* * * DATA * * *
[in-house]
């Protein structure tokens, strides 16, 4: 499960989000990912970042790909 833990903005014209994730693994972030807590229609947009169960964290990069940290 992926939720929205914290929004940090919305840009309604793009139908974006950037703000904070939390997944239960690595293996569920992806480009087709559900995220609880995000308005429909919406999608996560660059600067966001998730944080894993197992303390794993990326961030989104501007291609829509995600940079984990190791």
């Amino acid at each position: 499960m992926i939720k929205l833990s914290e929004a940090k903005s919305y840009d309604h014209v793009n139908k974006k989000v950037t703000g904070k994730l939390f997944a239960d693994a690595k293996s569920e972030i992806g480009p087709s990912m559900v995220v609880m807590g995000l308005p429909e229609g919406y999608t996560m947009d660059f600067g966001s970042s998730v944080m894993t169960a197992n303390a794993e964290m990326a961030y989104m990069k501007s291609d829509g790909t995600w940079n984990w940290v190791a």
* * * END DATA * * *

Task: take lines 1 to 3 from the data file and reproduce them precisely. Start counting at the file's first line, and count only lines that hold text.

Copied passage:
[in-house]
């Protein structure tokens, strides 16, 4: 499960989000990912970042790909 833990903005014209994730693994972030807590229609947009169960964290990069940290 992926939720929205914290929004940090919305840009309604793009139908974006950037703000904070939390997944239960690595293996569920992806480009087709559900995220609880995000308005429909919406999608996560660059600067966001998730944080894993197992303390794993990326961030989104501007291609829509995600940079984990190791």
């Amino acid at each position: 499960m992926i939720k929205l833990s914290e929004a940090k903005s919305y840009d309604h014209v793009n139908k974006k989000v950037t703000g904070k994730l939390f997944a239960d693994a690595k293996s569920e972030i992806g480009p087709s990912m559900v995220v609880m807590g995000l308005p429909e229609g919406y999608t996560m947009d660059f600067g966001s970042s998730v944080m894993t169960a197992n303390a794993e964290m990326a961030y989104m990069k501007s291609d829509g790909t995600w940079n984990w940290v190791a």